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US pushes EU to ready Russia sanctions on energy and banks if Kremlin attacks Ukraine

It’s not clear if the economic measures would dissuade Vladimir Putin from attacking Ukraine if he continues to view NATO outreach to Kyiv to be an existential threat.

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London/Washington/Rome: The Biden administration is pushing European Union allies to finalize a broad package of sanctions against Russian banks and energy companies that could be imposed jointly with the U.S. if the Kremlin attacked Ukraine, according to people familiar with the discussions.

Adding to the urgency is the fact that Vladimir Putin has shown no sign of pulling back the thousands of troops he’s amassed near his neighbor’s borders. The U.S. believes agreeing on specific sanctions options would send a firm signal to the Russian president.

It’s been more than a week since he and Joe Biden discussed the crisis.

These are the measures under consideration, according to people familiar with discussions. They are based on multiple conversations that have taken place between the U.S., U.K., Germany, France and Italy, as well as with the EU.

Option Potential impact
More restrictions on Russia’s ability to refinance its sovereign debt Russian debt market disrupted
Limits on interbank operations of major Russian banks possibly including currency conversion Bank operations, cross-border financing, trade impeded
More sanctions on companies in energy and defense sectors Transactions, possibly exports and financing limited
Ban Russia from key international transaction networks like SWIFT Global markets for oil, gas, other commodities, as well as Russian markets, disrupted

 

The EU countries say that moving too hastily to outline the measures could undermine efforts to resolve the crisis through diplomacy. The U.S. thinks the package needs to be readied in order for efforts to deter Russia be credible, according to people familiar with both points of view.

It’s not clear whether the economic measures would dissuade Putin from attacking Ukraine if he continues to view NATO outreach to Kyiv to be an existential threat to Russian security. The U.S., on the heels of the chaotic Afghanistan pullout, has little appetite for military involvement overseas.

Seeking balance

The U.S. and the big western European countries together are trying to strike a balance between sounding like they will follow through on their threats while keeping a diplomatic dialog going, said one of the people.

To reassure NATO allies in eastern Europe who worry they could be left out of key discussions, the U.S. is pledging additional military deployments and security assistance in the event of a Russian invasion. Efforts are in the works to shore up defense plans for all other scenarios, as well.

Western officials say the Russian buildup could be complete early next year, making an assault possible as soon as late January, though they say they don’t know whether Putin has decided to attack.

The Kremlin denies it plans to invade. Specific timelines are still under discussion and have not been agreed.

The final details of the sanctions proposals remain to be worked out and officials are still assessing the potential economic and legal impact of the measures that would be implemented in the event of an invasion. The difficulty lies in when to tell Putin what the cost of his actions would be, the people say.

The European countries, which are much more dependent on Russia for energy and other imports than the U.S., also worry about the impact some of the measures might have on key goods and their economies given their reliance on imports of energy and other products.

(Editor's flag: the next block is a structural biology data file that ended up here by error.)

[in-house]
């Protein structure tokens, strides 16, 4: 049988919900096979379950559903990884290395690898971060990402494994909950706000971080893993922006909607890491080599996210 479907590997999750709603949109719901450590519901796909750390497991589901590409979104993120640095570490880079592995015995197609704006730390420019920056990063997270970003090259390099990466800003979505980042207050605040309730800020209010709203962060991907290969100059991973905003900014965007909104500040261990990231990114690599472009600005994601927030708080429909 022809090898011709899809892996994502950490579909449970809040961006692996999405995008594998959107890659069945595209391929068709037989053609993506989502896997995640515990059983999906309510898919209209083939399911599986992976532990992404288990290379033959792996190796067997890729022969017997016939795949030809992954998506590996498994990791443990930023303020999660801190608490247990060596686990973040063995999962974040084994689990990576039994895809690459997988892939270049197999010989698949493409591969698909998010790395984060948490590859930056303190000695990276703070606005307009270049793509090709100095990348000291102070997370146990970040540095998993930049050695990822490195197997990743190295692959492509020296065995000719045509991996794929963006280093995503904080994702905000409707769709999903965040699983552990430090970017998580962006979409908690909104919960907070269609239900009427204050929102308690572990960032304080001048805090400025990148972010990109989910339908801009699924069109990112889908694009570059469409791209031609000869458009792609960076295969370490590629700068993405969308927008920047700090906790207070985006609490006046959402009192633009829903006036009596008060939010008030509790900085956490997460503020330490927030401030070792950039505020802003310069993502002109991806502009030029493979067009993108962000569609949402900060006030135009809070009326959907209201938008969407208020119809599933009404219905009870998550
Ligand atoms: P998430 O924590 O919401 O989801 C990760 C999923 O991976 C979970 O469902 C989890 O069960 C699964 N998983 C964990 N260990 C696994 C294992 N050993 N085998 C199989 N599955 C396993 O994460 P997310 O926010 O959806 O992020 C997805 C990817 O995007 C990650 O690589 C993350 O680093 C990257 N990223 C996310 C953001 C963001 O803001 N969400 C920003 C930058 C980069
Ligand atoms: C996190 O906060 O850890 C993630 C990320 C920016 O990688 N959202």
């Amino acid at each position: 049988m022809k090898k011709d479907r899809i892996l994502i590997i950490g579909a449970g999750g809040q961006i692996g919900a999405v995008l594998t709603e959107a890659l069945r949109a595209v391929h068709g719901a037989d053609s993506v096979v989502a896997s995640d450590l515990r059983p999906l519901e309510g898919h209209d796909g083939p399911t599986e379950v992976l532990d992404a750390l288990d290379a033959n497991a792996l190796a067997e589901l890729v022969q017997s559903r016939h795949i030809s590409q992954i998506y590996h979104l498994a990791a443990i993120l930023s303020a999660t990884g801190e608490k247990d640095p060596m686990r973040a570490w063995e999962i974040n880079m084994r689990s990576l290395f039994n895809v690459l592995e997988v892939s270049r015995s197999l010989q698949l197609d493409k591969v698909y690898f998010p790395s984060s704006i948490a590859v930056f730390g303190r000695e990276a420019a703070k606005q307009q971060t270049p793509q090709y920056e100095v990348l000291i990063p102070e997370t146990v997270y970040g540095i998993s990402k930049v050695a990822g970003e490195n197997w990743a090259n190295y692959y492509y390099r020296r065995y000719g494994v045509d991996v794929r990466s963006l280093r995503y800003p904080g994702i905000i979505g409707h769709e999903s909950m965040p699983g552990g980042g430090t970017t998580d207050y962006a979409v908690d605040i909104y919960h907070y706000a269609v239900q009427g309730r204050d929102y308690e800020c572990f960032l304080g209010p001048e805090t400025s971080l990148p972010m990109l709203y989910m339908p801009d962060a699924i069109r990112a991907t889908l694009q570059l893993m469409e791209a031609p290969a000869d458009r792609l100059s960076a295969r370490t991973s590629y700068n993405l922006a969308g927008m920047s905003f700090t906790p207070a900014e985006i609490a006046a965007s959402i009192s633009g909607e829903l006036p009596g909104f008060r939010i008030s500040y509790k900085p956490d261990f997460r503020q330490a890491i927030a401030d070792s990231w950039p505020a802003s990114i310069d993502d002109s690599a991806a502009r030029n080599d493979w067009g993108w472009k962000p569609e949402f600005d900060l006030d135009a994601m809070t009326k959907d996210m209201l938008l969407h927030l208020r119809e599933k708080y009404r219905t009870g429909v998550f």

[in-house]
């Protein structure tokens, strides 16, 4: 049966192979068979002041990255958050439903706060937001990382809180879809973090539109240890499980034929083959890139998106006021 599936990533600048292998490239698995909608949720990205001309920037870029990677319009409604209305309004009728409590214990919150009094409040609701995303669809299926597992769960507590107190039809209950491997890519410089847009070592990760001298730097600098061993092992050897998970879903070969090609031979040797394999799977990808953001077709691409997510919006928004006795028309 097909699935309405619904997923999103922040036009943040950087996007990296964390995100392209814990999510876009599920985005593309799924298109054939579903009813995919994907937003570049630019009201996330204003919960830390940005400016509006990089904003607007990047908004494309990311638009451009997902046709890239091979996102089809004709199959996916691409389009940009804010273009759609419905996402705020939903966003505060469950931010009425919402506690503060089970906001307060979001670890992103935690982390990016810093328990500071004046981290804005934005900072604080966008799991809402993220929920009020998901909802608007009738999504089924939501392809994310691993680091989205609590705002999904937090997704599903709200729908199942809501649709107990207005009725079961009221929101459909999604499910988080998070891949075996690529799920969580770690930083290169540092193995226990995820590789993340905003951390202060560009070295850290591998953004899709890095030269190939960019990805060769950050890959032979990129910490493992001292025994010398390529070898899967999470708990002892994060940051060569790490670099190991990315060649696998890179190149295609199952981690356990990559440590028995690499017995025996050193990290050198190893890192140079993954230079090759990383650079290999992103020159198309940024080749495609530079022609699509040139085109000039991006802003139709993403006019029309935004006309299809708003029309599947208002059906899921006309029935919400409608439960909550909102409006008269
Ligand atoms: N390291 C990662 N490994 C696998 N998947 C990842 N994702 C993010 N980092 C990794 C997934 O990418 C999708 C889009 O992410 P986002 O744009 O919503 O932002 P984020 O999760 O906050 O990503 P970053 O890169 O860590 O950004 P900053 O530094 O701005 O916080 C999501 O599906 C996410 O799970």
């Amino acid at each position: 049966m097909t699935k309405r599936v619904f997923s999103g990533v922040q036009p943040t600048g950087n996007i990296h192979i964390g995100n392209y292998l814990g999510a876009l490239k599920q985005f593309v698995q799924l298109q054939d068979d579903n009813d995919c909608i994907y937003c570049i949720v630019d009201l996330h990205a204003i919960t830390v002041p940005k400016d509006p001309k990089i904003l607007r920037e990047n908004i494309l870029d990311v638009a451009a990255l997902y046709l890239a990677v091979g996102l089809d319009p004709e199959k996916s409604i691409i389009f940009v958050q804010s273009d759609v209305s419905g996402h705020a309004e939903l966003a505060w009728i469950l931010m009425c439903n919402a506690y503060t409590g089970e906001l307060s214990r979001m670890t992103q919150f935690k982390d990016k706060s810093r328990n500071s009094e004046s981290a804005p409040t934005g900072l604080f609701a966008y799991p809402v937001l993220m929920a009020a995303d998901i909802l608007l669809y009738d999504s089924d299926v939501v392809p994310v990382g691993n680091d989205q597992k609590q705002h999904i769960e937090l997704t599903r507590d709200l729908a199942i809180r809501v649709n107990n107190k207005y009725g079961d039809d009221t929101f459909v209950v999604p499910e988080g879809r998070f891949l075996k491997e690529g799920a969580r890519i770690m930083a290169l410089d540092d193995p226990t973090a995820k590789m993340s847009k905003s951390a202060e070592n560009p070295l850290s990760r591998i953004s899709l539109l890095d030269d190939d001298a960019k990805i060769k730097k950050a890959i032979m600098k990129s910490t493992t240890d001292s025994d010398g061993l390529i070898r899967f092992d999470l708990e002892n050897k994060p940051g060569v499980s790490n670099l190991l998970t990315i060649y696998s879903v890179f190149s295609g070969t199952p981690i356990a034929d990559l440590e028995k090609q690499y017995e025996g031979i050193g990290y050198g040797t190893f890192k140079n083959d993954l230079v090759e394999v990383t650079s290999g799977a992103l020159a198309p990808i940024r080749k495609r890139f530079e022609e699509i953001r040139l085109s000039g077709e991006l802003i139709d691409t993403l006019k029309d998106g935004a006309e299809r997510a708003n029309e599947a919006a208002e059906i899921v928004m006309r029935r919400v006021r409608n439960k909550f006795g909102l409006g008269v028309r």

Swift, Nord Stream 2

Some potential steps on the list, such as cutting Russia off the from SWIFT payments system, are considered extremely problematic, the people said, citing the potential disruption of global markets for energy and other Russian exports.

Another concern is the prospect Putin might cut off gas exports — Russia provides about 40% of Europe’s supplies — amid surging energy prices.

The U.S. has also pushed Germany to agree to stop the Nord Stream 2 gas pipeline from Russia in the event of an invasion. While the new government in Berlin hasn’t given a public commitment on that, German regulators said approval for the link to start operations won’t come before July 2022.

The EU wants to project a united front and leaders agreed to warn Russia of severe consequences if it invades Ukraine at a summit in Brussels on Thursday an EU diplomat said. The debate focused on whether to add a reference to restrictive measures to be taken in coordination with partners, a line which was agreed to, the diplomat said.

But there are different sensitivities among the 27 nations, with Baltic countries and Poland feeling particularly threatened given their proximity while those further West are more sanguine.

Any sanctions package would need unanimity among member states to be adopted. A commission spokesman declined to comment on the sanctions package.

One person, who has been briefed on the EU’s paper, said the list is strong and broadly echoes the potential sanctions the U.S. is working on. It covers measures targeting:

  • Russian financial institutions, banks and access to payments systems, including Swift
  • Defense companies
  • The energy sector, including coal, and technology exports
  • A new sanctions regime on hybrid attacks, adding more individuals to existing sanctions lists and putting an end to visa-free travel for diplomatic passport holders.

Another person said that the actions the EU ultimately goes for would depend on what Russia does and developments on the ground. –Bloomberg


Also read: G7 warns Russia of ‘massive consequences’ over military build-up towards Ukraine


 

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